Database Code Analysis

Database code analysis will reduce the number of 'code smells' that creep into your database builds. It will alert the team to mistakes or omissions, such as missing indexes, that are likely to cause performance problems in production. It will allow the Governance and Operations team visibility into production readiness of the code, warning them of security loopholes and vulnerabilities. William Brewer describes the two technical approaches to database code analysis, static and dynamic, and suggests some tools that can help you get started.

To do Database Lifecycle Management effectively, you will need to automate as many of the routine database tasks as possible, simply because any move toward faster development cycles, delivering changes more frequently, means that a lot of simple checks, tests, and analyses need to be done more frequently.

Once your source code is in version control and you can produce clean builds from a standing start, you can look around for other processes to automate. Database code analysis is an obvious choice because you get an immediate benefit, and it is relatively easy to automate.

This article explains briefly the benefits of database code analysis, both static and dynamic, the tools available to perform and automate this analysis.

What are the uses of database code analysis?

In general, code analysis is not just a help to the individual developer but can be useful to the entire team. This is because it makes the state and purpose of the code more visible, so that it allows everyone who is responsible for delivery to get a better idea of progress and can alert them much earlier to potential tasks and issues further down the line. It also makes everyone more aware of whatever coding standards are agreed, and what operational, security and compliance constraints there are.

Database Code analysis is a slightly more complicated topic than static code analysis as used in Agile application development. It is more complicated because you have the extra choice of dynamic code analysis to supplement static code analysis, but also because databases have several different types of code that have different conventions and considerations. There is DML (Data Manipulation Language), DDL (Data Definition Language), DCL (Data Control Language) and TCL (Transaction Control Language).  They each require rather different analysis.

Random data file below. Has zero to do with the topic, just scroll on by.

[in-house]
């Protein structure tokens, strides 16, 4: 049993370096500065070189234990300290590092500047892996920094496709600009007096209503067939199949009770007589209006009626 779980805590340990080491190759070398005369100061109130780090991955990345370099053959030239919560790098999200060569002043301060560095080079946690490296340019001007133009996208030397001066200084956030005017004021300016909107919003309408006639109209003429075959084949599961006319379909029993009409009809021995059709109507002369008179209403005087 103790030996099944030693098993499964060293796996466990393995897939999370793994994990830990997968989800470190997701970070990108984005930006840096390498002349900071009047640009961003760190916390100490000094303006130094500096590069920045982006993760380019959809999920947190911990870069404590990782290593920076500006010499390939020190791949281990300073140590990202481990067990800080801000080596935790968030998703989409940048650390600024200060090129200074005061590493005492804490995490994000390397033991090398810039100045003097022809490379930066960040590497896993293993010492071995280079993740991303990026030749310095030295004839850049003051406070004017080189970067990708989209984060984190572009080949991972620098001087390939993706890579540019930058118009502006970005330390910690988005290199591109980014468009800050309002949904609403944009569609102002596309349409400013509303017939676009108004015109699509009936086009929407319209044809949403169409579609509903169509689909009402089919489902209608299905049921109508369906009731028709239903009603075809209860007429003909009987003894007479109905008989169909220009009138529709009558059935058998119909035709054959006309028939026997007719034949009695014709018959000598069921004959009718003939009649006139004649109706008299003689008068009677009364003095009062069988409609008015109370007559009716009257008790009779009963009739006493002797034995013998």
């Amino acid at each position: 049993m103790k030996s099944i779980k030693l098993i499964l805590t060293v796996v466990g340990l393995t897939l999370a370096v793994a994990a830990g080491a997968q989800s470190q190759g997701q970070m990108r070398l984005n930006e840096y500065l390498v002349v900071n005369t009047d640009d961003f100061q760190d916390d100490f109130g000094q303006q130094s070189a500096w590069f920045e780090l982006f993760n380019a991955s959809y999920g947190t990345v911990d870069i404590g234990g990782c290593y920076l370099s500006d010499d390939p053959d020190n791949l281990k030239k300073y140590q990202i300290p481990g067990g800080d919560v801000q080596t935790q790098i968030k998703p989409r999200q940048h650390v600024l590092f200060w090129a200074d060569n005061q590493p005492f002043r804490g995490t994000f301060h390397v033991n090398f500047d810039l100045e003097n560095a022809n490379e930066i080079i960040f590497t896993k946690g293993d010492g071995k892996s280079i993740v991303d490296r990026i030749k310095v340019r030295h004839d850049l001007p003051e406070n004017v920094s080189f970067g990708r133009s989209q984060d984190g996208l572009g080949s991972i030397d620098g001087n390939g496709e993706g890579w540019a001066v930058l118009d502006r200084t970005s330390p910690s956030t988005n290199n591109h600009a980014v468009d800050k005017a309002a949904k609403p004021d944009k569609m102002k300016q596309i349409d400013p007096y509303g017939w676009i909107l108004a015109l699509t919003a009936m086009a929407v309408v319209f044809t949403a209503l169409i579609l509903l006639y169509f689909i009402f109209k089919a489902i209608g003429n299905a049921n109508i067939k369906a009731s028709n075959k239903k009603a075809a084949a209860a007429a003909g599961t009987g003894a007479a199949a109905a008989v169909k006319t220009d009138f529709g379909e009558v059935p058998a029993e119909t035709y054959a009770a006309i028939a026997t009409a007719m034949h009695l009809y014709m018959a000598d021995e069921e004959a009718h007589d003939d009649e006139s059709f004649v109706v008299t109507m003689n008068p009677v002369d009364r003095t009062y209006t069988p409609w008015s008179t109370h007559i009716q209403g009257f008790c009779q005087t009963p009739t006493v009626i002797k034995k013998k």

As regards the purpose of  database code analysis, this is probably best understood by looking at the requirements of the Governance, Operations and Delivery teams, because they will all need database code analysis, but for rather different purposes.


Even in development work, the delivery team will have at least three different objectives for code analysis. It is a solution to several problems.

  • Developers need to be able to check their own code within their own IDE to ensure that it is fit to be merged into a development branch.
    • It prevents any obvious mistakes or ‘To Do’ or ‘Hack’ sections of code getting into a build.
    • It checks that you haven’t forgotten to test or document some code.
    • It is handy for reminders of a deprecation notice, or an alert to a careless mistake.
    • It is the ideal place to do routine checks because mistakes are quick to fix and involve no fuss. Productive developers make a lot of mistakes, and like to fix them rapidly and quietly.
  • The build process needs a way of checking the code to ensure that nothing is going to break the build. By running a Database Code analysis in advance you know what will break it, and so it is quicker to remedy the problem and restart the build. The regular build process is, itself, a way of ensuring that the working database can be built from what is in source control, but a check of the code can avoid the work and delay of having to repeat the build.
  • The team need to check the code for any security issues before they get into the build. Any access control code (DCL) needs to be checked before a build.


The governance team will want to run checks on the current build, to get a general idea of where the code is on the spectrum between ‘working’ and ‘production quality’.

The governance process needs to get some idea of the extent to which compromises have been made by a development team in order to meet deadlines. This is the so-called ‘technical debt’.


Ops people will also need database code analysis. An obvious requirement is to do a security audit to make sure that no permissions are being escalated in code, and there are no other issues that cut across their security policy, such as the use of xp_cmdshell, or dynamic SQL, without proper access control.